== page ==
May, 1944: Paris was a nervous wreck, overwrought with anxiety, tension, and hope as it continued to wait for le Débarquement. Rumours of an impending Allied landing had been whispered throughout the Nazi-occupied city all springtime long, but it was now summer, the weather stifling, the atmosphere oppressive. The German authorities were more wary and suspicious than ever, ratcheting up arrests and becoming more ruthless by the day. Meanwhile, Parisians lay as low as possible, while furtively listening to the BBC for the first signal that freedom was not far away.

Finally, on 1st June, the BBC’s ‘Radio Londres’ programme broadcast the opening lines from Paul Verlaine’s poem Chanson d’Automne: ‘long sobs of autumn violins.’ This was code for: expect D-Day within two weeks.

Only four nights later came a flurry of cryptic announcements: ‘The carrots are cooked,’ ‘The flowers are very red,’ ‘The dice are on the table’ … Each phrase was, in fact, a code that gave specific orders to various Resistance circuits. The final message — ‘The children get bored on Sunday’ — was the ultimate call to arms. It declared: we’re on, this is happening, get ready. Across Paris, and France, résistants mobilised under the cover of darkness, playing their part in what would be the largest seaborne military invasion in history.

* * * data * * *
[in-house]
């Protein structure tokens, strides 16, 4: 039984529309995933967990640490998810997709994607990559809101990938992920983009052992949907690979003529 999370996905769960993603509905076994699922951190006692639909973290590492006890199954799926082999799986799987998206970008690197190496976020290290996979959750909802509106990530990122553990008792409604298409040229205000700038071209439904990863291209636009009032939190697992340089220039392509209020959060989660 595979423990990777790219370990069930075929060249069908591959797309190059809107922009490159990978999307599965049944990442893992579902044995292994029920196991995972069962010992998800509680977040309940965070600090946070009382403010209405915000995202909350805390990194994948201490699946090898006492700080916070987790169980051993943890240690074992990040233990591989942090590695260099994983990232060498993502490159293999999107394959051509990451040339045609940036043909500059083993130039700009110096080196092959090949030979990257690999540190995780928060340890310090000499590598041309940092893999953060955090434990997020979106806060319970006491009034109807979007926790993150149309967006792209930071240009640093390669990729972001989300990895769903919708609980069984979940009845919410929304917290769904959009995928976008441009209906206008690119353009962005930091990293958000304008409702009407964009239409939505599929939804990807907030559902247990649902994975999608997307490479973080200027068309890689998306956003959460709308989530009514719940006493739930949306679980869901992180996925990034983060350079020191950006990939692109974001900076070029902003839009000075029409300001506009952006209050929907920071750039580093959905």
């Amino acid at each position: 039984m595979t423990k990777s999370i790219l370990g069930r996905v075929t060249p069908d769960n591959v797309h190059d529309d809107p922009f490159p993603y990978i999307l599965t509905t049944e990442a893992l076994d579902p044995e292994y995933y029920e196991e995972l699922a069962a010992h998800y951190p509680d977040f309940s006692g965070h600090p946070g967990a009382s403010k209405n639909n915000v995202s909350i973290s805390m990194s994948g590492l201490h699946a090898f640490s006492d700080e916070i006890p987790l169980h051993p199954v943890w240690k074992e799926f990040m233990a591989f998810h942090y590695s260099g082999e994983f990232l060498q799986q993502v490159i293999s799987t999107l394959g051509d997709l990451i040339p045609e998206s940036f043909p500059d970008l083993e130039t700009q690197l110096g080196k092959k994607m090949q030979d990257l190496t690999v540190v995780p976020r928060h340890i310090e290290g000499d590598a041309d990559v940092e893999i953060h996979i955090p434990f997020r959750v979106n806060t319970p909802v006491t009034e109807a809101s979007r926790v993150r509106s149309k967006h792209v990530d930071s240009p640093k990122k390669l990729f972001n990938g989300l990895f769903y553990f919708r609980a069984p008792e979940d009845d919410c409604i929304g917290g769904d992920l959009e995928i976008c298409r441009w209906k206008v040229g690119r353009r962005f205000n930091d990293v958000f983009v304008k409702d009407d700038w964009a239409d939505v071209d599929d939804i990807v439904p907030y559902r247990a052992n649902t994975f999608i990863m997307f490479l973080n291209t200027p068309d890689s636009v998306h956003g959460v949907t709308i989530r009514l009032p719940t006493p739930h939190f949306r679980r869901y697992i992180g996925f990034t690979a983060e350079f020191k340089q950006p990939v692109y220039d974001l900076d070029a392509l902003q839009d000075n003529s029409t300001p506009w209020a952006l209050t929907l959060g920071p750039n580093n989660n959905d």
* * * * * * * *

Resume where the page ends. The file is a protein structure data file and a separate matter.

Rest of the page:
D-Day was covered by selected press, including photographer Robert Capa. Born into a Jewish family in Hungary, Capa’s runs from persecution eventually took him to his beloved Paris, until it was unsafe even there. He fled to New York after France and Britain declared war on Germany in late 1939. His D-Day photos of Omaha Beach were instantly iconic — as would be his images from the Liberation of Paris two and a half months later.

As dawn broke on 6th June 1944, 6,939 vessels, supported by 11,590 aircraft, landed more than 130,000 troops on a stretch of Normandy coastline — the beaches we now know as Utah, Omaha, Gold, Juno, and Sword. The soldiers were mostly American, British, and Canadian, but some troops hailed from France, Australia, New Zealand, Belgium, Norway, Poland, Greece, Luxembourg, and Czechoslovakia. By the end of this long, bloody, terrifying day, 4,414 Allied soldiers had died. It was not, however, in vain: the Liberation of France was successfully underway.

D-Day had been exhaustively planned and practised since late-summer 1943. Some British and Canadian servicemen had, in fact, been training for a future invasion for four years, since before America joined the war. By May 1944, almost three million soldiers were camping in southern England, waiting for mobilisation orders from Dwight D. Eisenhower, the Supreme Commander of the Allied Expeditionary Force.

Beyond the armed forces, countless others played their roles: the families who hosted soldiers; the code-breakers at Bletchley Park who uncovered, and foiled, many German plans; the double agents who created successful misinformation campaigns; the French Resistance operatives who fed on-the-ground information back to the Allies, and laid the groundwork for the future invasion; the weather forecasters who helped to determine when conditions were optimal …